A writer describes a first person account of the street itself in the spring– “The frost subsided and the ice began to melt. And the lovely warm spring sun likewise appeared in all its splendor and radiance. And even the Klezmershe Gesl became alive too, with all its mud and slush. It was impossible to cross the street even in the tallest boots. The mud swelled up so that it literally overflowed its boundaries onto the sidewalk, and it would not take long for it to pour into the houses themselves. I think that no other town in Russia had such deep mud as was found in the Klezmershe Gesl in Belz. The mud had respect only for that person who had boots that reached up to his knees.”

Fear increasing entered the lives of the people of Belz. During April 6 – 7, 1903 the Kishinev Pogrom occurred (Kishinev is the capital of the Bessarabia Province where Belz is located). Forty-seven people were killed, 92 critically wounded, 500 injured and 700 homes looted or destroyed during rioting.  Czarist authorities did nothing to prevent the attacks until the 3rd day. In October of 1905 a second attack occurred with 19 killed and 56 injured. (As a result of the first attack self-defense organizations arose which limited the number of deaths during the second). Those who were fearful for their safety reported that they “couldn’t go to the police, for we didn’t trust them”.

In 1905 as conditions in Russia continued to worsen, union organizers came to Belz and convinced Wohlman’s workers to join a union that they were setting up throughout the province. The union was pitched as a method by which the conditions of their lives, safety, security and standards could be improved. “Our shop also became involved in “the movement”. And six months later a strike was declared. To tell the truth, not every worker was pleased with the strike, because all those who worked for Wohlman respected him and even loved him. He treated the workers like his own children, and not like strangers”.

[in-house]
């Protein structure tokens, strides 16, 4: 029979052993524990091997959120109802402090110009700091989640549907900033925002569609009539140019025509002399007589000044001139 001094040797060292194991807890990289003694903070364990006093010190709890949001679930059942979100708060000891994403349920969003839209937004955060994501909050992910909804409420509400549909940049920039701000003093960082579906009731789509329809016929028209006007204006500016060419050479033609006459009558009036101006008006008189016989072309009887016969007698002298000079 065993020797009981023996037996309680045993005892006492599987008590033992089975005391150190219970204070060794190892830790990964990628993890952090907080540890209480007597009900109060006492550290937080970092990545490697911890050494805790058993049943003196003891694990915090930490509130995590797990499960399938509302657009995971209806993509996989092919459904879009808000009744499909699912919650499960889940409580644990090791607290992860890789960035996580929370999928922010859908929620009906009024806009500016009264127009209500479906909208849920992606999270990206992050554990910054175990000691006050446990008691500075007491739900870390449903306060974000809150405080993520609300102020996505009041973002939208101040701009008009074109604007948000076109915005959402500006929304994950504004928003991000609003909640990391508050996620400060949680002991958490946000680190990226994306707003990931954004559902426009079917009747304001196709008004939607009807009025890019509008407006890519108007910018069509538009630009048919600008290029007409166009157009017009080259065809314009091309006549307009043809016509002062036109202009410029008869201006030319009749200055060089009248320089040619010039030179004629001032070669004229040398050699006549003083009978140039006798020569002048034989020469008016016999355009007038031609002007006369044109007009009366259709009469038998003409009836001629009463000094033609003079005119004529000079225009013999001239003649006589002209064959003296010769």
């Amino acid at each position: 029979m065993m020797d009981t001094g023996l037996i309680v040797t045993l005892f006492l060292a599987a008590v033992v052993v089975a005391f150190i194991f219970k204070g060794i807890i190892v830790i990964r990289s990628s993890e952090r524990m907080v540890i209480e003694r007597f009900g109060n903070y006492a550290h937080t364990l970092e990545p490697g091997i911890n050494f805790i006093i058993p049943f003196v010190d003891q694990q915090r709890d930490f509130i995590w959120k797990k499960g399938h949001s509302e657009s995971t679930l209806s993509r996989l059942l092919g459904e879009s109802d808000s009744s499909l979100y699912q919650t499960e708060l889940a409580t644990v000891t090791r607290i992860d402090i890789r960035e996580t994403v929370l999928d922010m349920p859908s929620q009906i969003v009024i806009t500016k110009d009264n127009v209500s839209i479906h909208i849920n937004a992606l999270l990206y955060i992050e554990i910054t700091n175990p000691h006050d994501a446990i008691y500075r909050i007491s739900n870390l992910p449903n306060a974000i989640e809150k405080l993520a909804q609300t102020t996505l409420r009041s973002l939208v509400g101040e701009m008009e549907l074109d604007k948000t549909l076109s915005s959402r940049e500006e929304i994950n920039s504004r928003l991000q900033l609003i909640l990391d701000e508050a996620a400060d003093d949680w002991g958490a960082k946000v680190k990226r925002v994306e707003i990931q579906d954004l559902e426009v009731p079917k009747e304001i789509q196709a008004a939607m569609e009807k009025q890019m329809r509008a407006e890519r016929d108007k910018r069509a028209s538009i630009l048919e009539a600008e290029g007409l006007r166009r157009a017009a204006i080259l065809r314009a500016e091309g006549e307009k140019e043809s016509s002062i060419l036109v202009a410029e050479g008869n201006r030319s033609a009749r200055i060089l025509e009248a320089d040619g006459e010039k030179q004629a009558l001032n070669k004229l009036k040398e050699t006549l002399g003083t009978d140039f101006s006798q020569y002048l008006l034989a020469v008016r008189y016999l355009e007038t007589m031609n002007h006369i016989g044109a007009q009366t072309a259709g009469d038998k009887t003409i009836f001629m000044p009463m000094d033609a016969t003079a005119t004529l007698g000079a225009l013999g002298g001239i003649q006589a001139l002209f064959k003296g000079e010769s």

The new union that the workers had joined came to the conclusion that it was not right for workers to eat their meals in the home of the Wohlman, to be “treated as his own children”. Further they felt that wages should be raised enough so that each worker could decide on their own where they would eat their meals. By treating the workers as “family”, by having them partake of meals at Wohlman’s own table, and not paying them sufficiently for them to be independent of that somewhat feudal system and able to make decisions for themselves, the union felt that the treatment the workers received held an element of disrespect. Wohlman who had welcomed each employee as family saw it differently and refused to accept such conditions under any circumstances. He was able to provide for his workers at a reduced cost than what he would have to pay them for the same ability, for he fed them partly out of the bounty of his homestead. Providing sufficient wages to each worker to take their meals independently would cost him a greater amount.